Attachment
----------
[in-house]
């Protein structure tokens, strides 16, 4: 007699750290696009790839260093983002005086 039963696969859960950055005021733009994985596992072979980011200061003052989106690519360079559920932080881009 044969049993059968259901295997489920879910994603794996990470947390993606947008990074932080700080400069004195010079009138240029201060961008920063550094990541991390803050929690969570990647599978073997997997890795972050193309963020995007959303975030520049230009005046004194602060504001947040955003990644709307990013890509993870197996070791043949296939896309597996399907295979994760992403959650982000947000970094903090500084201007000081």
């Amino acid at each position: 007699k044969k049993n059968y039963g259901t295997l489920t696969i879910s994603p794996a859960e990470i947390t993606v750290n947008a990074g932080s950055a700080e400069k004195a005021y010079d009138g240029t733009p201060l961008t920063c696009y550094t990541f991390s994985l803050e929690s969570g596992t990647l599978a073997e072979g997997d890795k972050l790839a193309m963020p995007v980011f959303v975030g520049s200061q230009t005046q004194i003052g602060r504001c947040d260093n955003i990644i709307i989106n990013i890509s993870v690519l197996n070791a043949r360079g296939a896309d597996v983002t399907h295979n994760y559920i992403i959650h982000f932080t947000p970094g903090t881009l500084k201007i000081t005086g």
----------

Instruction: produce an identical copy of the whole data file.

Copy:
[in-house]
């Protein structure tokens, strides 16, 4: 007699750290696009790839260093983002005086 039963696969859960950055005021733009994985596992072979980011200061003052989106690519360079559920932080881009 044969049993059968259901295997489920879910994603794996990470947390993606947008990074932080700080400069004195010079009138240029201060961008920063550094990541991390803050929690969570990647599978073997997997890795972050193309963020995007959303975030520049230009005046004194602060504001947040955003990644709307990013890509993870197996070791043949296939896309597996399907295979994760992403959650982000947000970094903090500084201007000081």
């Amino acid at each position: 007699k044969k049993n059968y039963g259901t295997l489920t696969i879910s994603p794996a859960e990470i947390t993606v750290n947008a990074g932080s950055a700080e400069k004195a005021y010079d009138g240029t733009p201060l961008t920063c696009y550094t990541f991390s994985l803050e929690s969570g596992t990647l599978a073997e072979g997997d890795k972050l790839a193309m963020p995007v980011f959303v975030g520049s200061q230009t005046q004194i003052g602060r504001c947040d260093n955003i990644i709307i989106n990013i890509s993870v690519l197996n070791a043949r360079g296939a896309d597996v983002t399907h295979n994760y559920i992403i959650h982000f932080t947000p970094g903090t881009l500084k201007i000081t005086g």